The NAD and LEAD-K Partnership

[Video description can be found below. If you use a screen reader and need to access the English caption file transcript, go to “More…” and click on “Transcript”]

NAD President Melissa and LEAD-K Campaign Director Sheri share the NAD and LEAD-K partnership.

VIDEO DESCRIPTION AND TRANSCRIPT: Melissa (left) and Sheri (right) is standing in front of a green plant and white walls. A small white NAD logo appears on bottom right corner.

MELISSA: Hi, I’m Melissa Draganac-Hawk, President of the National Association of the Deaf (NAD).

SHERI: Hello, I’m Sheri Farinha and I am the Campaign Director for LEAD-K.

MELISSA: We’re thrilled to do this video together to explain the NAD and LEAD-K partnership. Our collaboration has actually been ongoing since day one of LEAD-K. At the NAD Conference in 2016, delegates passed a motion to have LEAD-K as one of the NAD’s top five priorities. Since then we have been communicating on further collaboration. Sheri, can you share a little bit about LEAD-K and its purpose?

SHERI: Sure! LEAD-K stands for Language Equality and Acquisition for all deaf and hard of hearing kids to be Kindergarten ready. LEAD-K is a civil rights movement for all states to propose a bill that is deaf-led with the support of stakeholders. Stakeholders include parents, teachers, educators, professionals, and organizations such as National Black Deaf Advocates (NBDA), National Asian Deaf Congress (NADC), Council de Manos, Registry of Interpreters (RID), and more. LEAD-K encourages all to work together to develop a model bill that becomes legislation. LEAD-K focuses on English and reading skills to better support deaf and hard of hearing kids. In the U.S., 80 to 90 percent of deaf and hard of hearing children are language deprived. It is time to end that crisis.

MELISSA: The NAD agrees that this crisis must end now. All of us have the same belief in this important cause, including state associations, organizations, and parent groups. With everyone in agreement on a bill that prevents language deprivation, the bill becomes much more powerful. If your state is interested, please contact us.

SHERI: I’d like to add one more thing: language milestones. We encourage working with parents to establish goals for their child in terms of language milestones. Set up goals for when they turn one year old, two years old, three, four, and five. The purpose of LEAD-K is for deaf children to be kindergarten ready. The bill provides a way to track the children’s progress and can provide alerts if these children are not doing well. With this tracking, any deficiencies in language can be caught early enough instead of waiting until it is too late.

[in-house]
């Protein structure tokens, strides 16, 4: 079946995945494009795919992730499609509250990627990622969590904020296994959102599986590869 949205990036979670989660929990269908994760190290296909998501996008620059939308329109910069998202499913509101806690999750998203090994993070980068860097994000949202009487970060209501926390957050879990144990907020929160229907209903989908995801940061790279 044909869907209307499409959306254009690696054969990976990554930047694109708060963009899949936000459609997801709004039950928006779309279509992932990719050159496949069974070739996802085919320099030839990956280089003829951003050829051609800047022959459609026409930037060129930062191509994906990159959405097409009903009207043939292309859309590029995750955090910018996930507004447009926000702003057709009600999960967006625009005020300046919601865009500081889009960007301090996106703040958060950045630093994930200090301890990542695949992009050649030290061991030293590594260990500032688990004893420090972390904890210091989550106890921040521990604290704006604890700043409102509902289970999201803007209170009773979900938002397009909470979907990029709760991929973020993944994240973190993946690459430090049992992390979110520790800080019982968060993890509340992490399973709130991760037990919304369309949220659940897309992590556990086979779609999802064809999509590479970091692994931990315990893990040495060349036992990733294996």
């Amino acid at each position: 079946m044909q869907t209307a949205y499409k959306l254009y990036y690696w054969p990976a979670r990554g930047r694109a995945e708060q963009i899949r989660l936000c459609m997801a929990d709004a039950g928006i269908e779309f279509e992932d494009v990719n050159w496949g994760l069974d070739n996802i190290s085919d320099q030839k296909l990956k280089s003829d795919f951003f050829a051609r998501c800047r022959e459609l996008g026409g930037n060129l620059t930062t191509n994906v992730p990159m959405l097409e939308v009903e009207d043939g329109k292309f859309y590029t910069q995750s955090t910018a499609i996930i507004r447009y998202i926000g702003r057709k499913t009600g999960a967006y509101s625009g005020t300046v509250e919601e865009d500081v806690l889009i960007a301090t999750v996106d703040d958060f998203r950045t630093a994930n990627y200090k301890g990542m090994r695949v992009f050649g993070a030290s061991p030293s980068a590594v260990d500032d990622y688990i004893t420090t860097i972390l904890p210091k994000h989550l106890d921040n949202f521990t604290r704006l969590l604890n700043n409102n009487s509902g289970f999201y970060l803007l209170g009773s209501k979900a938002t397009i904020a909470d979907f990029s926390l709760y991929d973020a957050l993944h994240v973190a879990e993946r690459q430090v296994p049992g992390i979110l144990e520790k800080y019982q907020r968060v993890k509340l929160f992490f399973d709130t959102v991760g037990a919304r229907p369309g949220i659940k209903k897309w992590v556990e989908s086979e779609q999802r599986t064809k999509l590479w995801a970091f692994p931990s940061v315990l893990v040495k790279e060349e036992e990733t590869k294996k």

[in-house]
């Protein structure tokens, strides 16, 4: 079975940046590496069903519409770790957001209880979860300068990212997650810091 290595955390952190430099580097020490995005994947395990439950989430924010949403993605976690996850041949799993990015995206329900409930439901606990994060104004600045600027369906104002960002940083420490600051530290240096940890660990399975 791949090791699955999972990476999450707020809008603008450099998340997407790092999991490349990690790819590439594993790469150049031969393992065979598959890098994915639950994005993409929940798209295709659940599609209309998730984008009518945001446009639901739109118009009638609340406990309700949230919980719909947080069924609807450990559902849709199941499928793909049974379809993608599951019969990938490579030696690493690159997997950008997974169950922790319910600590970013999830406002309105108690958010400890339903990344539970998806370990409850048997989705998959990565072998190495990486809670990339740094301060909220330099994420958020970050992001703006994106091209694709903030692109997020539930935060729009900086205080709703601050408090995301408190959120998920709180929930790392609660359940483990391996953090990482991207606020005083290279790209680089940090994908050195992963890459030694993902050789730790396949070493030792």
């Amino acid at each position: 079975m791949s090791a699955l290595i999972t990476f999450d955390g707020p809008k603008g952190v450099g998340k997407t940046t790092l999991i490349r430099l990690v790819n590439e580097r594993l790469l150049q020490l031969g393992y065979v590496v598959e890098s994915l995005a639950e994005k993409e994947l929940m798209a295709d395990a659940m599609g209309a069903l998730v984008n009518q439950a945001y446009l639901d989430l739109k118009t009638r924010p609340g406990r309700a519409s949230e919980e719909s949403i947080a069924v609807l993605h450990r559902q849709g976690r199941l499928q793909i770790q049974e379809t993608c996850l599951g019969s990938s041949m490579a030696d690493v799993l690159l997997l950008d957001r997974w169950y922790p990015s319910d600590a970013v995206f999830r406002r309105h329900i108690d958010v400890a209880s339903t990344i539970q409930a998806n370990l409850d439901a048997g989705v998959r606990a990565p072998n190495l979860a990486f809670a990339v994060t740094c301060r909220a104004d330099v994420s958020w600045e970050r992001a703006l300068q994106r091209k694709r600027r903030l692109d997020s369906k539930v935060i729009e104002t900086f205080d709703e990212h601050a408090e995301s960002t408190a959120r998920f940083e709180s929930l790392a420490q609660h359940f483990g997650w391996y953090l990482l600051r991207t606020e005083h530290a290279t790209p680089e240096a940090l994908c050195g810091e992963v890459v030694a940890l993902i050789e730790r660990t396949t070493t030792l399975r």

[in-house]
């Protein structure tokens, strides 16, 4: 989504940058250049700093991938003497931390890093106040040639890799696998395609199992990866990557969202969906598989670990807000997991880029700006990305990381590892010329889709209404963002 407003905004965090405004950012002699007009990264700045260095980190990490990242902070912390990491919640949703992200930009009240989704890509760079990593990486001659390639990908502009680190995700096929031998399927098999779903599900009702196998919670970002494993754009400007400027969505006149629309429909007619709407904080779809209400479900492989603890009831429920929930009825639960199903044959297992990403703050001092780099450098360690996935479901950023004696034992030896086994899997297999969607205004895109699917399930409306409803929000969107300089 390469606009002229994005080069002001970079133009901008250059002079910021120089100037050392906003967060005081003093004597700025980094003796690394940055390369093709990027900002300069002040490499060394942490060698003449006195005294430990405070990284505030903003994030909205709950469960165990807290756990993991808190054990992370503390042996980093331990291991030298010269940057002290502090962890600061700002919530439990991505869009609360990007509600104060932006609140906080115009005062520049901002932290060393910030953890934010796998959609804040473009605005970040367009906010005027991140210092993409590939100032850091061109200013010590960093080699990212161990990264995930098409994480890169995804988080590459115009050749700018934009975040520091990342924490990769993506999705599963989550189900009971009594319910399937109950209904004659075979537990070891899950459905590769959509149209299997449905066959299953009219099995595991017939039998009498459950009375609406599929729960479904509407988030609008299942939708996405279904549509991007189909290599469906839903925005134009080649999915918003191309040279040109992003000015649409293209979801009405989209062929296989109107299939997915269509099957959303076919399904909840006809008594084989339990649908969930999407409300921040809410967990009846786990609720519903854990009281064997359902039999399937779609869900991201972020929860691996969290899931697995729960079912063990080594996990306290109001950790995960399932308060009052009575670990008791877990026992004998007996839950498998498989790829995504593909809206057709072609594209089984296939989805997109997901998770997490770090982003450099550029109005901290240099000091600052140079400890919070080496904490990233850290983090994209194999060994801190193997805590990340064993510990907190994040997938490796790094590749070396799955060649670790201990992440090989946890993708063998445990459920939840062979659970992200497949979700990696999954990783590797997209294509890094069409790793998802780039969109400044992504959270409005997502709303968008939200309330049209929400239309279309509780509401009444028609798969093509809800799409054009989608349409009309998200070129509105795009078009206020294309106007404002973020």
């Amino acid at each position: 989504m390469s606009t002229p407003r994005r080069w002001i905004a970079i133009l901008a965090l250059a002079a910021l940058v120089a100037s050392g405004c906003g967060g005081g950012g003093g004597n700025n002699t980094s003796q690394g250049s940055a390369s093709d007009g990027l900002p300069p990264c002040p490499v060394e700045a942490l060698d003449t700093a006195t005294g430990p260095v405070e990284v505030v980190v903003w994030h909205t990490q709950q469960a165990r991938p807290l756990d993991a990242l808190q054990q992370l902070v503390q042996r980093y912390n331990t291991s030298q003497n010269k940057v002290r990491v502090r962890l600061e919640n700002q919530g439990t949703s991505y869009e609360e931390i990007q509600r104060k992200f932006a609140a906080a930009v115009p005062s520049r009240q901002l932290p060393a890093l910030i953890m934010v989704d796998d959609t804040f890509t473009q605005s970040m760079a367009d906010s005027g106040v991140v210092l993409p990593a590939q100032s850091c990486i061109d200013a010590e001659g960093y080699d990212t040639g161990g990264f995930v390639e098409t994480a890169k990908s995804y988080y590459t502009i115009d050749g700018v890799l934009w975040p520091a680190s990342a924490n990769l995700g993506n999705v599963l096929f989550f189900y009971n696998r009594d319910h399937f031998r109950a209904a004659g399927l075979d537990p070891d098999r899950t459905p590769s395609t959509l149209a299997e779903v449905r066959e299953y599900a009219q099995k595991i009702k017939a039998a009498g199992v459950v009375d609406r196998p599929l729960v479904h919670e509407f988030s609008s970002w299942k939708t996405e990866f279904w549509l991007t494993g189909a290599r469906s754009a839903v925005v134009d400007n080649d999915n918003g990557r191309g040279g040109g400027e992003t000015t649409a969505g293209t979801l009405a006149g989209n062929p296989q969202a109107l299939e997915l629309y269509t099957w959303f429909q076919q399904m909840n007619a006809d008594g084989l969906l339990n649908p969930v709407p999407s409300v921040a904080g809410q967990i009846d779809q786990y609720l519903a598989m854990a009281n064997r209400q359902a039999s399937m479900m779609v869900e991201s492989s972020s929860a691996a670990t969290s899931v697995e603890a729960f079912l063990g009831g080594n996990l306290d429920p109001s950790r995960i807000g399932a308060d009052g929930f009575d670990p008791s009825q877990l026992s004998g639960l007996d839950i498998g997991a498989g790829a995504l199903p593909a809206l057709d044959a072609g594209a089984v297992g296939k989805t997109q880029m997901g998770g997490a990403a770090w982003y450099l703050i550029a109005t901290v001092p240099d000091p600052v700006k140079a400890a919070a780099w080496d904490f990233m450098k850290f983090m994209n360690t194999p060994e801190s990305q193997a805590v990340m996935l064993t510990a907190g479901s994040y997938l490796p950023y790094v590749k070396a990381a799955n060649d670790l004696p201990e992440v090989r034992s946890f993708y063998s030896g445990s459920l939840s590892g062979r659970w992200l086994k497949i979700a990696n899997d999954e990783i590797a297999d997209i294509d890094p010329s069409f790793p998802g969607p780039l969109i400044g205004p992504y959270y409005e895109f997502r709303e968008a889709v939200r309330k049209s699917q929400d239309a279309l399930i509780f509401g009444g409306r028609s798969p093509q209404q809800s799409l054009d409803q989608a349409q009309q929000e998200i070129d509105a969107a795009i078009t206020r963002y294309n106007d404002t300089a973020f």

MELISSA: Right.

SHERI: LEAD-K asks for follow up assessment among many other good things.

MELISSA: Sheri is right about catching the problem early enough. Language deprivation starts at a very young age. If a child is identified with language delays at one and half years old, we can provide tools and services to ensure they become kindergarten ready by the time they turn five years old. We must avoid waiting until it is too late.

SHERI: This bill is not about favoring only one language like choosing ASL or choosing spoken English — this bill asks for language access in whatever language the child uses and get them ready for Kindergarten.

MELISSA: The NAD and LEAD-K is working together to improve the lives for deaf children.

BOTH: Support deaf children!

Video fades to a soft white background with several different font types showing “NAD” very quickly. Copyright video ends with the National Association of the Deaf (NAD) logo centered. Blue text below the logo appears, “A production of the National Association of the Deaf (copyright) 2017 All Rights Reserved”.

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